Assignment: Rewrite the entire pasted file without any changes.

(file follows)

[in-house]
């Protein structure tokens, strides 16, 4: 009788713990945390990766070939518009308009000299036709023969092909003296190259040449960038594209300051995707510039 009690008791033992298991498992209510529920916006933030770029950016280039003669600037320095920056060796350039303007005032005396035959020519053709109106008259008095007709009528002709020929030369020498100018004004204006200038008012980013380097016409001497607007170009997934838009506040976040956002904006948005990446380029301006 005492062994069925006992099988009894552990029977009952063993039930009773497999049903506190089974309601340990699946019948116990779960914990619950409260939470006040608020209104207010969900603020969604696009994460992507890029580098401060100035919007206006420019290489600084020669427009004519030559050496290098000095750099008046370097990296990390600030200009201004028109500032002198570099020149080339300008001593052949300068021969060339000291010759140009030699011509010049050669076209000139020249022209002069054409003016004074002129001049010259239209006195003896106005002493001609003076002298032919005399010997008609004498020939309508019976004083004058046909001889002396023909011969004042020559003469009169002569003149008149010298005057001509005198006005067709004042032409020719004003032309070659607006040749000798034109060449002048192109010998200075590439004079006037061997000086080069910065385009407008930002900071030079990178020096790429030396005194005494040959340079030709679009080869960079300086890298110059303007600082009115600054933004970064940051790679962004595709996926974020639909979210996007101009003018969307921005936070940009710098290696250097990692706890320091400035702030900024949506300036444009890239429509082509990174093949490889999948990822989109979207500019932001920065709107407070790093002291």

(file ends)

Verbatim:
[in-house]
């Protein structure tokens, strides 16, 4: 009788713990945390990766070939518009308009000299036709023969092909003296190259040449960038594209300051995707510039 009690008791033992298991498992209510529920916006933030770029950016280039003669600037320095920056060796350039303007005032005396035959020519053709109106008259008095007709009528002709020929030369020498100018004004204006200038008012980013380097016409001497607007170009997934838009506040976040956002904006948005990446380029301006 005492062994069925006992099988009894552990029977009952063993039930009773497999049903506190089974309601340990699946019948116990779960914990619950409260939470006040608020209104207010969900603020969604696009994460992507890029580098401060100035919007206006420019290489600084020669427009004519030559050496290098000095750099008046370097990296990390600030200009201004028109500032002198570099020149080339300008001593052949300068021969060339000291010759140009030699011509010049050669076209000139020249022209002069054409003016004074002129001049010259239209006195003896106005002493001609003076002298032919005399010997008609004498020939309508019976004083004058046909001889002396023909011969004042020559003469009169002569003149008149010298005057001509005198006005067709004042032409020719004003032309070659607006040749000798034109060449002048192109010998200075590439004079006037061997000086080069910065385009407008930002900071030079990178020096790429030396005194005494040959340079030709679009080869960079300086890298110059303007600082009115600054933004970064940051790679962004595709996926974020639909979210996007101009003018969307921005936070940009710098290696250097990692706890320091400035702030900024949506300036444009890239429509082509990174093949490889999948990822989109979207500019932001920065709107407070790093002291």